Joel Harrison’s recent guitar experimenting includes playing with volume extremes,
alternating between playing really loud or really soft.

What do you love about the guitar?
The instrument is the primary vehicle for a lot of American music: country, blues, rock, all of the corollaries to those styles, all of which I love. I feel that the guitar, especially the electric, is one of the most versatile of instruments. It can be a rhythm machine or a tool for creating freaky soundscapes. It can sound like a violin or a machine. Acoustic guitars—nylon-string, steel-string, and steel—offer so many other sounds. I’m not sure if any other instrument can do so much.

And, at least for a period of time when I was coming up, it really seemed like everything good that was happening involved guitar. Even in jazz, which wasn’t necessarily guitar-centric, you had players like Metheny, Frisell, and Scofield starting to push the boundaries of what the instrument could do.

Your annual Alternative Guitar Festival shows that these are also very good times for the guitar.
That’s true—there are so many new and unusual approaches to guitar, largely improvisatory. The Alternative Guitar Festival is the only one of its type that I know about in this country. I’m lucky to be able to curate some of the most exciting players and use them, to, say, approach the music of Curtis Mayfield or Jimi Hendrix in all new ways.

“For a period of time when I was coming up, it really seemed like everything good that was happening involved guitar.”

What was your guitar approach on Mother Stump?
Unlike most of my other records, where the guitar takes a back seat to the ensemble, I really worked on my sound, and wrote arrangements that would be a showcase for it. The project gelled for over a month: I just played melodies and variations, and tried to emulate the sound of the human voice on guitar.

How’d you go about trying to sound like the voice?
For “Suzanne” and “I Love You More than You’ll Ever Know,” I listened to a lot of Donny Hathaway, trying to channel the pathos he brought to the music, and really just going for all of the vocal mannerisms on the guitar. But in other instances, I thought about how Jeff Beck might approach a melody, making the simplest tune sound so dramatic. And I would also turn to one of Beck’s influences, Roy Buchanan, and go after his sound a bit, too.

Speaking of Buchanan, did you play a Telecaster on the record?
Yes, as well as a handful of other guitars, each of which does something different. One of the most fun things in making this record is that I got to pull out all my gear. As a guitarist I’m often helmsman of the ship in terms of composing, but not much of a featured soloist, so this time I got to trot out a bunch of pieces and showcase them to the best effect. I divided my time between a 1960 slab-board Telecaster, a ’67 ES-345, and a 1999 40th Anniversary ’59 Reissue Les Paul—a monster of a guitar. Gibson has really made some beautiful reissues throughout the years.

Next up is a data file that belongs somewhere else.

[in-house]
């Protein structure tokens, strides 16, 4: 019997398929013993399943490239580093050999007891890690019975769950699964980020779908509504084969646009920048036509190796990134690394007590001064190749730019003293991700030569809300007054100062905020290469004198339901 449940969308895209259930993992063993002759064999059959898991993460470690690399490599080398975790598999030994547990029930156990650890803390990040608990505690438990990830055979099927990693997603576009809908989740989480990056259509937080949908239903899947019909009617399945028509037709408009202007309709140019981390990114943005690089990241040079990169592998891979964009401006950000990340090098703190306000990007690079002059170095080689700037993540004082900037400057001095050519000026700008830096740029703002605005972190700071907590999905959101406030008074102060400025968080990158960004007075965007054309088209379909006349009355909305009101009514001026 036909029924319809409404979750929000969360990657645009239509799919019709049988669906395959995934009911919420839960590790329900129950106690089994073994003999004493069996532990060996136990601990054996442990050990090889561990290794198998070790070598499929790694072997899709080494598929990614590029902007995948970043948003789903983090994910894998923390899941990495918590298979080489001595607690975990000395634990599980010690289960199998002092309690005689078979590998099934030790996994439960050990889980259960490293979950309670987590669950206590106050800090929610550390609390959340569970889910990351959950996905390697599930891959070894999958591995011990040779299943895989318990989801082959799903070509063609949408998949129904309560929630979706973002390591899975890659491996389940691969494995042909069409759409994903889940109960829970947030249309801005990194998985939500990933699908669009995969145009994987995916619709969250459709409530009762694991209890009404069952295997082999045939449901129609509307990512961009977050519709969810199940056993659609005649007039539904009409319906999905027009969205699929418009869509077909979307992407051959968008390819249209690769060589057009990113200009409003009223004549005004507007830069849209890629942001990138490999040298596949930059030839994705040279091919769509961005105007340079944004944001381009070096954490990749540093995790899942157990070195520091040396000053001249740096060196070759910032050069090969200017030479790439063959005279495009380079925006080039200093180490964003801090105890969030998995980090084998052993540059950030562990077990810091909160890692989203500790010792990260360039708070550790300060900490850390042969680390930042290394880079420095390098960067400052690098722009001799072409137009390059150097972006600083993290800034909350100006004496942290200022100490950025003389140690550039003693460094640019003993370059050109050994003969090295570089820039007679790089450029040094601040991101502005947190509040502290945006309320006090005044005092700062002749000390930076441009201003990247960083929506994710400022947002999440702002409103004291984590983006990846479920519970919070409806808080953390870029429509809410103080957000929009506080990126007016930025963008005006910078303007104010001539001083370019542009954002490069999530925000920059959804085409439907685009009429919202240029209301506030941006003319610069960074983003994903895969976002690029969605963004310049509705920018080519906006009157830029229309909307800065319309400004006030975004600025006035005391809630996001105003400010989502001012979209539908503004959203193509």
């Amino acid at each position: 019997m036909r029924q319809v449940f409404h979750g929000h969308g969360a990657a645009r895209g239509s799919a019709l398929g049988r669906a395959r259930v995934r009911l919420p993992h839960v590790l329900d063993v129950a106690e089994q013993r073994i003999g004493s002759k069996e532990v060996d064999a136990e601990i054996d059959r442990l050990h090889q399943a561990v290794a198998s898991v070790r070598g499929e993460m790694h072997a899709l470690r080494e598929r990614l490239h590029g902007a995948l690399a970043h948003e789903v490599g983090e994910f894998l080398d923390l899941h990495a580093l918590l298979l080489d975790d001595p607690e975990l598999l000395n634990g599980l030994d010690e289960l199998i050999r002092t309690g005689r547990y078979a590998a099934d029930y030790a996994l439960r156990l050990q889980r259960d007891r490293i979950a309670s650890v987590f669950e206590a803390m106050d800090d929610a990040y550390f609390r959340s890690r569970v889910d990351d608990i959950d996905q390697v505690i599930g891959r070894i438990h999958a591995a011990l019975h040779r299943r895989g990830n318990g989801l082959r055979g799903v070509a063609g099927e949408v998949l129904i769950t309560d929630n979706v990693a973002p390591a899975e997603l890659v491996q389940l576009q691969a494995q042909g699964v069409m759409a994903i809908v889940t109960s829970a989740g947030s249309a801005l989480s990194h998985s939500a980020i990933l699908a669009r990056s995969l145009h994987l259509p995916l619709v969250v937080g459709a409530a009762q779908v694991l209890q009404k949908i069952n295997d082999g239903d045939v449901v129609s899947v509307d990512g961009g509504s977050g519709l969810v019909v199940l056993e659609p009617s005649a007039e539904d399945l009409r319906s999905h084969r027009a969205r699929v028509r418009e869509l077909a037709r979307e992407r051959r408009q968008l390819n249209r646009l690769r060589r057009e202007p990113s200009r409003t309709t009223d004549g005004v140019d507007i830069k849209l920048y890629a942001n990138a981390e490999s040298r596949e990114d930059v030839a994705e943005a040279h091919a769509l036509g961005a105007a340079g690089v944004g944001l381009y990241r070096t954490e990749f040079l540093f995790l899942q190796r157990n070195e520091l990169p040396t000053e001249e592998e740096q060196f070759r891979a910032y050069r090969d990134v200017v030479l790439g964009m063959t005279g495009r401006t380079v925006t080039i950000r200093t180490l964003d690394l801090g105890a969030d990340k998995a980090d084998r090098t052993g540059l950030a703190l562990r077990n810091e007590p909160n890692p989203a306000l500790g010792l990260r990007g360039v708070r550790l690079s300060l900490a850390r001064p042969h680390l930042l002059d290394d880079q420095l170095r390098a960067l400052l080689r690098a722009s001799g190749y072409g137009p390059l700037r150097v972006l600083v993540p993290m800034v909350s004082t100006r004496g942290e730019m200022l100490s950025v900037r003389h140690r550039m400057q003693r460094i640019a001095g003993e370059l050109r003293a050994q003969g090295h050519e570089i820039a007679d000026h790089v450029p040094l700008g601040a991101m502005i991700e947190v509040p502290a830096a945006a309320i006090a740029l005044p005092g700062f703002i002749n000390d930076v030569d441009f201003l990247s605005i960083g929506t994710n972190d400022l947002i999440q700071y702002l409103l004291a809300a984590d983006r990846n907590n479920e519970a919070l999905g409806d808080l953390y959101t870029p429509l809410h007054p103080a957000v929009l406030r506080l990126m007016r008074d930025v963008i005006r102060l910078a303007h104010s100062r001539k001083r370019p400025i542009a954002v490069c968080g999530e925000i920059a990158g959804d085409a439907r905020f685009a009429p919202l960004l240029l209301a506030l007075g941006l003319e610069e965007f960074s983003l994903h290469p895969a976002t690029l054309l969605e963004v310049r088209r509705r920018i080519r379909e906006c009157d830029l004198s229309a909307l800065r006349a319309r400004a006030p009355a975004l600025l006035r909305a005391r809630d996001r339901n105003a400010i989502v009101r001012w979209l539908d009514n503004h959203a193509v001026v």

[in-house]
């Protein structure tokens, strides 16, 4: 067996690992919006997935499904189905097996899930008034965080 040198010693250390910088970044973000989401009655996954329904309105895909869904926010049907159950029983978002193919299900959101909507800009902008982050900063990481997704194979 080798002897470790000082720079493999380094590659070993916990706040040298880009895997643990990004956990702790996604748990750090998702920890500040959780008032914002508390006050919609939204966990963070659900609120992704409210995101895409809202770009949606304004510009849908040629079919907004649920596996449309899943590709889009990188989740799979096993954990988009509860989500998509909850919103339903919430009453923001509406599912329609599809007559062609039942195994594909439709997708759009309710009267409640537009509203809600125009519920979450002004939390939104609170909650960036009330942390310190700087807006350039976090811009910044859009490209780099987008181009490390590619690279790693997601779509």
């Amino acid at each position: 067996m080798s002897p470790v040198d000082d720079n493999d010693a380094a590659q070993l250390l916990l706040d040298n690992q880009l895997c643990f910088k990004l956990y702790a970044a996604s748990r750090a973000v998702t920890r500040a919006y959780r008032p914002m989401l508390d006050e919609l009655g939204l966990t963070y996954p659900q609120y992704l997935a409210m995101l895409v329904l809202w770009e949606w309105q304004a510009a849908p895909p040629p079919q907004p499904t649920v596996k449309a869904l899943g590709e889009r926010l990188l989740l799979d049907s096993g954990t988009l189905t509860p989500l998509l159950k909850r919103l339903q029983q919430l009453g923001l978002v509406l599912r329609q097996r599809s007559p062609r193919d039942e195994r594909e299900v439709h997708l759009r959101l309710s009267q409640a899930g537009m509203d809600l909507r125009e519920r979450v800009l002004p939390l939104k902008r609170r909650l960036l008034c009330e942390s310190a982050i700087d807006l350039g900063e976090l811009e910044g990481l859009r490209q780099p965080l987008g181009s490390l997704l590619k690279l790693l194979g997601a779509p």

I also played some oddities I’ve collected over the years—cheaper guitars with idiosyncratic sounds. On “Wide River to Cross,” I played slide on a 1960 Epiphone Sorrento. With the right amp settings, it’s got the most beautiful sound with those mini PAFs, some of the most respected pickups of all time. On “Suzanne,” I played a Jerry Jones baritone, which just sounds fantastic. And I used a 1930 National steel—a scary-beautiful-sounding guitar that was rebuilt by Flip Scipio after a previous repairman all but destroyed it—for the second version of “Folk Song for Rosie.”

Which amps and effects did you use?
The Fender Super, as well as a 1957 Bassman, which is similarly wonderful. As for effects, I played through an Electro-Harmonix Holy Grail Nano Reverb and an older TC Electronic Nova System that I really love for its reverse delay, which I used on pretty much every tune. There’s a Boss Super Overdrive SD-1 I’ve had since 1982—it keeps on working and working, and somehow sounds warmer and richer than a lot of other overdrives. I also used a Menatone Red Snapper, which I put on if I just wanted a little bluesy grit. Adding the Boss on top of that gets a roaring sound. I also used an Electro-Harmonix Ring Thing and a volume pedal—a metal Ernie Ball model.

Speaking of volume, I got into playing with extremes on the record. I’ve always thought that the guitar has two very good volumes: either really loud or really soft, in between being kind of a problem.

It might seem obvious, but can you explain what it’s like to play with extremes of volume?
Volume gets abused in general in our society, so you’ve got to do it properly. Amazing things happen in the sound loop when it’s really loud—if you have the right gear and know a little about how to control the sound. All these overtones start flowing around, you get all of these really interesting artifacts. Sustain allows you to conjure up the sound of the human voice crying or wailing.

When you’re playing soft, it’s like playing a whole different instrument. You have to use another bag of tricks and be very attuned to nuances. Listen to Jim Hall, with his delicacy of touch and his chord voicings. You just want to lean in and hear more, just as you do with steel-string players like Doc Watson and nylon-string players like Julian Bream.

How did the session go?
It was really simple and informal. I’d never even rehearsed with Glenn Patscha, the keyboard player on the record. We just went into Tedesco Studios, a pretty small space in New Jersey, and blasted through some tunes. I’ve often spent so much time preparing for an exhausting session that it was a welcome change just to let people cut loose and be themselves. We basically did the whole thing in six hours. That might seem like very little—bands can take so many months to make a record. But you’ve got to remember it took four hours to make many of the classic jazz albums—some of the best music ever recorded.